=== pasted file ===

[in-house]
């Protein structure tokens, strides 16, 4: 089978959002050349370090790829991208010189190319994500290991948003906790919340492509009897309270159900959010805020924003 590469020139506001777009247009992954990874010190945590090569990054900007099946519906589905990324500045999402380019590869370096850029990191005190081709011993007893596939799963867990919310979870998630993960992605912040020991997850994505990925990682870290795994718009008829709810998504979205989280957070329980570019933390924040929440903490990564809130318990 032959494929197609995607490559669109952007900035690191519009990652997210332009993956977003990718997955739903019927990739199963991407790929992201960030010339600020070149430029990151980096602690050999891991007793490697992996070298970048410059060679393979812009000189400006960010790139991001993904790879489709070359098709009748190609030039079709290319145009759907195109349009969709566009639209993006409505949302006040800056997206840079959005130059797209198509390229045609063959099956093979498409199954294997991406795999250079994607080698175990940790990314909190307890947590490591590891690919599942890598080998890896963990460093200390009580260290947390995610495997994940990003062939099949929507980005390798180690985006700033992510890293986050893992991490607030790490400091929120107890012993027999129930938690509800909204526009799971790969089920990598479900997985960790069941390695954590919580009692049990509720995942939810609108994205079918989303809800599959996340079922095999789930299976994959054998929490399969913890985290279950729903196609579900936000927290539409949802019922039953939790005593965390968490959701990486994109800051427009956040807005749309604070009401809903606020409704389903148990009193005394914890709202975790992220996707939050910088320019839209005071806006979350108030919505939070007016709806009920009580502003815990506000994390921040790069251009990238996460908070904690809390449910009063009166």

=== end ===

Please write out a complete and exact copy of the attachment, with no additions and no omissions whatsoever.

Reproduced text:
[in-house]
């Protein structure tokens, strides 16, 4: 089978959002050349370090790829991208010189190319994500290991948003906790919340492509009897309270159900959010805020924003 590469020139506001777009247009992954990874010190945590090569990054900007099946519906589905990324500045999402380019590869370096850029990191005190081709011993007893596939799963867990919310979870998630993960992605912040020991997850994505990925990682870290795994718009008829709810998504979205989280957070329980570019933390924040929440903490990564809130318990 032959494929197609995607490559669109952007900035690191519009990652997210332009993956977003990718997955739903019927990739199963991407790929992201960030010339600020070149430029990151980096602690050999891991007793490697992996070298970048410059060679393979812009000189400006960010790139991001993904790879489709070359098709009748190609030039079709290319145009759907195109349009969709566009639209993006409505949302006040800056997206840079959005130059797209198509390229045609063959099956093979498409199954294997991406795999250079994607080698175990940790990314909190307890947590490591590891690919599942890598080998890896963990460093200390009580260290947390995610495997994940990003062939099949929507980005390798180690985006700033992510890293986050893992991490607030790490400091929120107890012993027999129930938690509800909204526009799971790969089920990598479900997985960790069941390695954590919580009692049990509720995942939810609108994205079918989303809800599959996340079922095999789930299976994959054998929490399969913890985290279950729903196609579900936000927290539409949802019922039953939790005593965390968490959701990486994109800051427009956040807005749309604070009401809903606020409704389903148990009193005394914890709202975790992220996707939050910088320019839209005071806006979350108030919505939070007016709806009920009580502003815990506000994390921040790069251009990238996460908070904690809390449910009063009166």